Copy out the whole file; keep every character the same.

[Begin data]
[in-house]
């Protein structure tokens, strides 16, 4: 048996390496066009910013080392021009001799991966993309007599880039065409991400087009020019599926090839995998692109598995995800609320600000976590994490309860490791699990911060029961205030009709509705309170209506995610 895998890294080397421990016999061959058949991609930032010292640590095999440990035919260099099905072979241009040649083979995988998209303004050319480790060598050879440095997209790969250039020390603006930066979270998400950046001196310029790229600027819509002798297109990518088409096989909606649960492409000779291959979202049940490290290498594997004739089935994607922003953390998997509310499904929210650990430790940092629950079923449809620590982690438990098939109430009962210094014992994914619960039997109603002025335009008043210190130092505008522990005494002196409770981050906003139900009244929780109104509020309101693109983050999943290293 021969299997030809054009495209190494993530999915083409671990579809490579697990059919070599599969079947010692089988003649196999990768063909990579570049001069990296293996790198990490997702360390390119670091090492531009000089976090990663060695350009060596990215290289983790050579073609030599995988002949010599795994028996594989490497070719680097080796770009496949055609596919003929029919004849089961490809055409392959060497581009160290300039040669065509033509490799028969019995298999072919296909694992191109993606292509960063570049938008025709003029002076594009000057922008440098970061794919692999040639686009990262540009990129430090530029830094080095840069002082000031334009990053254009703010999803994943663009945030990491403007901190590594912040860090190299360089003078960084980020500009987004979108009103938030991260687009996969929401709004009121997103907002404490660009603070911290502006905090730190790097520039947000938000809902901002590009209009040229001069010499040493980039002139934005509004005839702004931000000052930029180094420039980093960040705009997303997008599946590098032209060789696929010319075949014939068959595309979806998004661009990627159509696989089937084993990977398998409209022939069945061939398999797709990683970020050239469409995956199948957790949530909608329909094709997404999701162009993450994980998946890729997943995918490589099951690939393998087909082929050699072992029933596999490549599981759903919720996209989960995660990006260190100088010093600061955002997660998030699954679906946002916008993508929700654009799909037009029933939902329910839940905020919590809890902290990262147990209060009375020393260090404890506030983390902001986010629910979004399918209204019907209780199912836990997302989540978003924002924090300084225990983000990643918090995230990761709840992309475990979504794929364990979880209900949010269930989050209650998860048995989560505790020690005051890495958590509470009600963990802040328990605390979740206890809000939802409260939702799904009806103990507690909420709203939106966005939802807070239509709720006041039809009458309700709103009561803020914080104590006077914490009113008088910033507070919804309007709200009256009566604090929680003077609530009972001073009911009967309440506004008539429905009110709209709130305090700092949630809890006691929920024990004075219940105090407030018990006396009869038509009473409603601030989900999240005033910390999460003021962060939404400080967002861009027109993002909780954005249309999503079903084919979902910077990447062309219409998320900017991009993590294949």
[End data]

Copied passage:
[in-house]
């Protein structure tokens, strides 16, 4: 048996390496066009910013080392021009001799991966993309007599880039065409991400087009020019599926090839995998692109598995995800609320600000976590994490309860490791699990911060029961205030009709509705309170209506995610 895998890294080397421990016999061959058949991609930032010292640590095999440990035919260099099905072979241009040649083979995988998209303004050319480790060598050879440095997209790969250039020390603006930066979270998400950046001196310029790229600027819509002798297109990518088409096989909606649960492409000779291959979202049940490290290498594997004739089935994607922003953390998997509310499904929210650990430790940092629950079923449809620590982690438990098939109430009962210094014992994914619960039997109603002025335009008043210190130092505008522990005494002196409770981050906003139900009244929780109104509020309101693109983050999943290293 021969299997030809054009495209190494993530999915083409671990579809490579697990059919070599599969079947010692089988003649196999990768063909990579570049001069990296293996790198990490997702360390390119670091090492531009000089976090990663060695350009060596990215290289983790050579073609030599995988002949010599795994028996594989490497070719680097080796770009496949055609596919003929029919004849089961490809055409392959060497581009160290300039040669065509033509490799028969019995298999072919296909694992191109993606292509960063570049938008025709003029002076594009000057922008440098970061794919692999040639686009990262540009990129430090530029830094080095840069002082000031334009990053254009703010999803994943663009945030990491403007901190590594912040860090190299360089003078960084980020500009987004979108009103938030991260687009996969929401709004009121997103907002404490660009603070911290502006905090730190790097520039947000938000809902901002590009209009040229001069010499040493980039002139934005509004005839702004931000000052930029180094420039980093960040705009997303997008599946590098032209060789696929010319075949014939068959595309979806998004661009990627159509696989089937084993990977398998409209022939069945061939398999797709990683970020050239469409995956199948957790949530909608329909094709997404999701162009993450994980998946890729997943995918490589099951690939393998087909082929050699072992029933596999490549599981759903919720996209989960995660990006260190100088010093600061955002997660998030699954679906946002916008993508929700654009799909037009029933939902329910839940905020919590809890902290990262147990209060009375020393260090404890506030983390902001986010629910979004399918209204019907209780199912836990997302989540978003924002924090300084225990983000990643918090995230990761709840992309475990979504794929364990979880209900949010269930989050209650998860048995989560505790020690005051890495958590509470009600963990802040328990605390979740206890809000939802409260939702799904009806103990507690909420709203939106966005939802807070239509709720006041039809009458309700709103009561803020914080104590006077914490009113008088910033507070919804309007709200009256009566604090929680003077609530009972001073009911009967309440506004008539429905009110709209709130305090700092949630809890006691929920024990004075219940105090407030018990006396009869038509009473409603601030989900999240005033910390999460003021962060939404400080967002861009027109993002909780954005249309999503079903084919979902910077990447062309219409998320900017991009993590294949």